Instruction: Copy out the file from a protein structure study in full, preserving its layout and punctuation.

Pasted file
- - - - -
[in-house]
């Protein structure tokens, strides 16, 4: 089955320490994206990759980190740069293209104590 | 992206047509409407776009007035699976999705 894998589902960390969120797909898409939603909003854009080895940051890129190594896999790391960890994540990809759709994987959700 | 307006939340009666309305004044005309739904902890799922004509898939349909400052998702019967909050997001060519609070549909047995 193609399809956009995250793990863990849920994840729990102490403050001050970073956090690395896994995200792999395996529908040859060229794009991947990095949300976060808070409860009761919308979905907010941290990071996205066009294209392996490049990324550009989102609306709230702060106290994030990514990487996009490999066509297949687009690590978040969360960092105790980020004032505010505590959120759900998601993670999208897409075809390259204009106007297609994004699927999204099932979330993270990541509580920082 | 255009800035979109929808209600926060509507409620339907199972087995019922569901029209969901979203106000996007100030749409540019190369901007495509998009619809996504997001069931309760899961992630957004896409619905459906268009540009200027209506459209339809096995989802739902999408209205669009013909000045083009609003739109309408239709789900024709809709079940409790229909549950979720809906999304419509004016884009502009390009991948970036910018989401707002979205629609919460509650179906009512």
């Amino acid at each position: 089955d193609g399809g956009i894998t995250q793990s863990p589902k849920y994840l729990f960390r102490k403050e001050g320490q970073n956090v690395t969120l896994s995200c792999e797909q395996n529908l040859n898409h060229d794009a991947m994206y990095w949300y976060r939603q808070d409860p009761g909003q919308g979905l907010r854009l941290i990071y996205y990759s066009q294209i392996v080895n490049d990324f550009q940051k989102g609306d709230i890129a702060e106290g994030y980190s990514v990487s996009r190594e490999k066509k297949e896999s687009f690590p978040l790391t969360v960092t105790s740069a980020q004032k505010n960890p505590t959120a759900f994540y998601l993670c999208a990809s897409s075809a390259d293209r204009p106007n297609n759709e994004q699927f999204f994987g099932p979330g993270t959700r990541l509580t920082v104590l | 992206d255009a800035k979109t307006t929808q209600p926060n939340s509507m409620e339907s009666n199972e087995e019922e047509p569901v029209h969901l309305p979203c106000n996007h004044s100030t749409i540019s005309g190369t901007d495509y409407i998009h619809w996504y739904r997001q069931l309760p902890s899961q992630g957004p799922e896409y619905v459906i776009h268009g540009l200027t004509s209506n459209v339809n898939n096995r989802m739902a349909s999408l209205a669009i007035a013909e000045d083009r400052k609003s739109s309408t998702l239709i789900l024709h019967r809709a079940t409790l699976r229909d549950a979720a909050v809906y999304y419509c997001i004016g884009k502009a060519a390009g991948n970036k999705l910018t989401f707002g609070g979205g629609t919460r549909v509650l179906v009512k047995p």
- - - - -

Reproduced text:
[in-house]
């Protein structure tokens, strides 16, 4: 089955320490994206990759980190740069293209104590 | 992206047509409407776009007035699976999705 894998589902960390969120797909898409939603909003854009080895940051890129190594896999790391960890994540990809759709994987959700 | 307006939340009666309305004044005309739904902890799922004509898939349909400052998702019967909050997001060519609070549909047995 193609399809956009995250793990863990849920994840729990102490403050001050970073956090690395896994995200792999395996529908040859060229794009991947990095949300976060808070409860009761919308979905907010941290990071996205066009294209392996490049990324550009989102609306709230702060106290994030990514990487996009490999066509297949687009690590978040969360960092105790980020004032505010505590959120759900998601993670999208897409075809390259204009106007297609994004699927999204099932979330993270990541509580920082 | 255009800035979109929808209600926060509507409620339907199972087995019922569901029209969901979203106000996007100030749409540019190369901007495509998009619809996504997001069931309760899961992630957004896409619905459906268009540009200027209506459209339809096995989802739902999408209205669009013909000045083009609003739109309408239709789900024709809709079940409790229909549950979720809906999304419509004016884009502009390009991948970036910018989401707002979205629609919460509650179906009512």
């Amino acid at each position: 089955d193609g399809g956009i894998t995250q793990s863990p589902k849920y994840l729990f960390r102490k403050e001050g320490q970073n956090v690395t969120l896994s995200c792999e797909q395996n529908l040859n898409h060229d794009a991947m994206y990095w949300y976060r939603q808070d409860p009761g909003q919308g979905l907010r854009l941290i990071y996205y990759s066009q294209i392996v080895n490049d990324f550009q940051k989102g609306d709230i890129a702060e106290g994030y980190s990514v990487s996009r190594e490999k066509k297949e896999s687009f690590p978040l790391t969360v960092t105790s740069a980020q004032k505010n960890p505590t959120a759900f994540y998601l993670c999208a990809s897409s075809a390259d293209r204009p106007n297609n759709e994004q699927f999204f994987g099932p979330g993270t959700r990541l509580t920082v104590l | 992206d255009a800035k979109t307006t929808q209600p926060n939340s509507m409620e339907s009666n199972e087995e019922e047509p569901v029209h969901l309305p979203c106000n996007h004044s100030t749409i540019s005309g190369t901007d495509y409407i998009h619809w996504y739904r997001q069931l309760p902890s899961q992630g957004p799922e896409y619905v459906i776009h268009g540009l200027t004509s209506n459209v339809n898939n096995r989802m739902a349909s999408l209205a669009i007035a013909e000045d083009r400052k609003s739109s309408t998702l239709i789900l024709h019967r809709a079940t409790l699976r229909d549950a979720a909050v809906y999304y419509c997001i004016g884009k502009a060519a390009g991948n970036k999705l910018t989401f707002g609070g979205g629609t919460r549909v509650l179906v009512k047995p």